If you’re ready to grow your email list then a pop-up on your website is a must-have. Getting started

designing a pop-up may be a bit daunting, though. There are so many things to cover: Do you include an incentive? What design do you choose?

Allow me to help! I’ve picked out a few pop-up designs that I love and hope that my thoughts will help you choose the best pop-up design for your goals.

Keep it light and airy

This traditional lightbox-style pop-up is very simple and clean while still maintaining the look and feel of the brand. Using CSS transitions, it slides onto the homepage about three seconds after you’ve arrived. Using the angled photo, this pop-up adds visual interest while drawing a literal line down to the widest (and most important) part of the form: the email input box. This subtle but effective direction to the input plus the free shipping note in light blue really makes me want to enter my email and click that “send” button. 

Tip: If your website content is more central to the browser window, this design is a great option for you.

Be big and bold

Another sibling in the pop-up family is the full-screen. In order to really grab your user’s attention, these pop-ups completely hide the website behind them. While designing these, it’s important to maintain the look and feel of your brand just in case your customer forgets what website they’re on (hey, it happens!). This one in particular does this perfectly. The background color is the brand’s gorgeous green, and they even took it a step further and included the logo at the top of the form. This way the user always knows what site they’re on.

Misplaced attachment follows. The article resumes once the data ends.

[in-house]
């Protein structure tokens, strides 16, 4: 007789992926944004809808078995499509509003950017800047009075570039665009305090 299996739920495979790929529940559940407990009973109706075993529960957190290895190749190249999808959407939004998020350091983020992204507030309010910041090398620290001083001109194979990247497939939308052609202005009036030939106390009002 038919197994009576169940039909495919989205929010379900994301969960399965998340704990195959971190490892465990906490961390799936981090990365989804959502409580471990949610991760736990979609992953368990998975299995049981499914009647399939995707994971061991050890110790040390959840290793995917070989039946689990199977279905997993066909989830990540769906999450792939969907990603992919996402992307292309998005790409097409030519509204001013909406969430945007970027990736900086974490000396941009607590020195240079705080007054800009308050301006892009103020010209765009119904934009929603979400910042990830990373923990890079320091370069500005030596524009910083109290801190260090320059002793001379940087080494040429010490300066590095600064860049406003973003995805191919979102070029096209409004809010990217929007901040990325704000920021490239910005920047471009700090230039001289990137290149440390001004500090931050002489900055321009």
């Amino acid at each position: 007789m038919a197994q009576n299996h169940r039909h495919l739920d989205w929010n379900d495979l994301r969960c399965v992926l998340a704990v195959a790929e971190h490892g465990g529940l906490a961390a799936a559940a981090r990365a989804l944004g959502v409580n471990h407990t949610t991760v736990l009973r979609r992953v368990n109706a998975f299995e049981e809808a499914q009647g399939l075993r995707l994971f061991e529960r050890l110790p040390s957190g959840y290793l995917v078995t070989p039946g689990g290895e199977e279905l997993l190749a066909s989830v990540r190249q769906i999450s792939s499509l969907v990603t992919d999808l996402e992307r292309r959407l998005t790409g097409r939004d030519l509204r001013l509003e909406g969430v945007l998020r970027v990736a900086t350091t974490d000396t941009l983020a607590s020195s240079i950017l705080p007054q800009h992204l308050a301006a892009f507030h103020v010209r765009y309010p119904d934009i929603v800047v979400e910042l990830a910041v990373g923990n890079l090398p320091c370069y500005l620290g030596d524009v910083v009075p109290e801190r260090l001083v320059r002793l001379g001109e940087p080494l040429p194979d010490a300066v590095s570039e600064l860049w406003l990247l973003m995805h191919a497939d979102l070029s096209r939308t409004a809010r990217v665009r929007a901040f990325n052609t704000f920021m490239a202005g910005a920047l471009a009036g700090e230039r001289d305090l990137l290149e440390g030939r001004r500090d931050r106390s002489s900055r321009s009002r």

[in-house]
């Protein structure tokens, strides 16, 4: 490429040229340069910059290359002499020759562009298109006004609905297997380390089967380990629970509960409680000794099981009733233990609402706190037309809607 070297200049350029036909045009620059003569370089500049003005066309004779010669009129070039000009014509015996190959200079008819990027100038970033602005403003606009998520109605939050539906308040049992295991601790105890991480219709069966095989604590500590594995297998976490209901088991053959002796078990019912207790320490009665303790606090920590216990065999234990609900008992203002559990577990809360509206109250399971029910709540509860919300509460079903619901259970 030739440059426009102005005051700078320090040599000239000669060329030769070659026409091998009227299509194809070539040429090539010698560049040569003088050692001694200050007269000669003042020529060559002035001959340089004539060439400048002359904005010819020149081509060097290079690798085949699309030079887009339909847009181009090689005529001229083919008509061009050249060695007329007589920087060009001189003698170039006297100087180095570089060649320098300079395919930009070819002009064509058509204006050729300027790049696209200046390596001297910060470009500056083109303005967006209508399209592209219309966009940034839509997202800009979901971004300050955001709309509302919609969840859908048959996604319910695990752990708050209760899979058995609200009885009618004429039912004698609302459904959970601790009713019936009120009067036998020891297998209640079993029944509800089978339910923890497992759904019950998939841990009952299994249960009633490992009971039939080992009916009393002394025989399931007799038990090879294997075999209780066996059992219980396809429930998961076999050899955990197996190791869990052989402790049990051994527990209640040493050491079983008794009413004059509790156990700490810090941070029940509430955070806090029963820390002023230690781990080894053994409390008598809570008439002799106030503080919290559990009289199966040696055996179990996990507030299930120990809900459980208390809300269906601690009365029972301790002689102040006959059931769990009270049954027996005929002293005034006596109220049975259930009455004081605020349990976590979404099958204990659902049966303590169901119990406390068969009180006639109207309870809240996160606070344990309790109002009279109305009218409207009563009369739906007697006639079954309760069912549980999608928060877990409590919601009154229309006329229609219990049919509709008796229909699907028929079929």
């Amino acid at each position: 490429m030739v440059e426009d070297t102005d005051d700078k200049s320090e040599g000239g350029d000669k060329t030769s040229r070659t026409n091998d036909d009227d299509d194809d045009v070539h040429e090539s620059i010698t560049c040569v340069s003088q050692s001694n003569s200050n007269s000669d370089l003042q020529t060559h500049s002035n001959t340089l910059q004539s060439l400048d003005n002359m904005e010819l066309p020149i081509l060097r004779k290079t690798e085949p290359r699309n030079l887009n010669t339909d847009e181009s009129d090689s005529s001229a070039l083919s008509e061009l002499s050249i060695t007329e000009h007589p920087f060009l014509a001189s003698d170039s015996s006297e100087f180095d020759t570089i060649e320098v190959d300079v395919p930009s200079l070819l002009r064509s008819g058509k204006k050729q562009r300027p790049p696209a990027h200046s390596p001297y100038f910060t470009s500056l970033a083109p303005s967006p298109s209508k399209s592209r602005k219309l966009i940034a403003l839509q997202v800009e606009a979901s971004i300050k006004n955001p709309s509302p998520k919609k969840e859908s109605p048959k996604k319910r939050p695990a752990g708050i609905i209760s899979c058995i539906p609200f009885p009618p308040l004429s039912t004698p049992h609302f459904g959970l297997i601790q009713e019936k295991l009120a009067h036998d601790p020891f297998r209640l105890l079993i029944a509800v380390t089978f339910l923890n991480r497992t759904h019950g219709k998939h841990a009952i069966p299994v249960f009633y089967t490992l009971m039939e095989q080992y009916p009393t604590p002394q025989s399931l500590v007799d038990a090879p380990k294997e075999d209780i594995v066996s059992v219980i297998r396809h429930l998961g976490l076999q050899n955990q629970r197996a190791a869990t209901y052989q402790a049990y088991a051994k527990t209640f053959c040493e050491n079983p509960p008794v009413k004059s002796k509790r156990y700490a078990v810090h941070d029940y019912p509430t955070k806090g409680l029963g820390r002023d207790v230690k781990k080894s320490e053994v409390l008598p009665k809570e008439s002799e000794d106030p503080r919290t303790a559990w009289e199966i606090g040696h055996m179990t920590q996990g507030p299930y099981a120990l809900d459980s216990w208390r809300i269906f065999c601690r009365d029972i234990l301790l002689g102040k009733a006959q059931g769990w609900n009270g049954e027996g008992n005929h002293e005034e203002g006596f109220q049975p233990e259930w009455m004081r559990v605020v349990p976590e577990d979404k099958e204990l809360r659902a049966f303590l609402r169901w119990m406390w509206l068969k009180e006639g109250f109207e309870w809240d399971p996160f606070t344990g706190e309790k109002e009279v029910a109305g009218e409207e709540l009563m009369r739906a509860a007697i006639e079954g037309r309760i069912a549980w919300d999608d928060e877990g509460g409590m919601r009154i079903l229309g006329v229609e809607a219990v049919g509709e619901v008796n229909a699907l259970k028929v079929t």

Another element I like about this pop-up is the offer used to entice the customer to sign up. Not only is the offer large and distinct in the headline, but it’s also reiterated in the call-to-action button. Another bonus element I enjoyed: the pretty cool JavaScript counter directly under the button! I don’t see those too often in pop-ups so that really stood out.

Tip: If your website content is stretched across the whole screen, this design would fit seamlessly.

Try clean and subtle

Here we have the simplest pop-up of the bunch: the banner. These are great because they aren’t in your face or pushy; they’re simply there for you whenever you decide you’d like to subscribe. This means a first-time visitor to your website is given the chance to browse around and then make the decision if your brand interests them to sign up for your newsletters.

These pop-ups don’t usually have imagery and since they’re so small, the copy is kept to a bare minimum. In this example in particular, the black background really made this stand out on an otherwise very colorful website. This example does include a close button, but also adds a clever “don’t miss out!” headline right in front of it to play into all your FOMO fears. 

Tip: Looking for a softer, subtler sell? This pop-up is perfect for you!

Which pop-up design speaks to you? Let us know in the comments!

Elsie Compton

Graphic Designer

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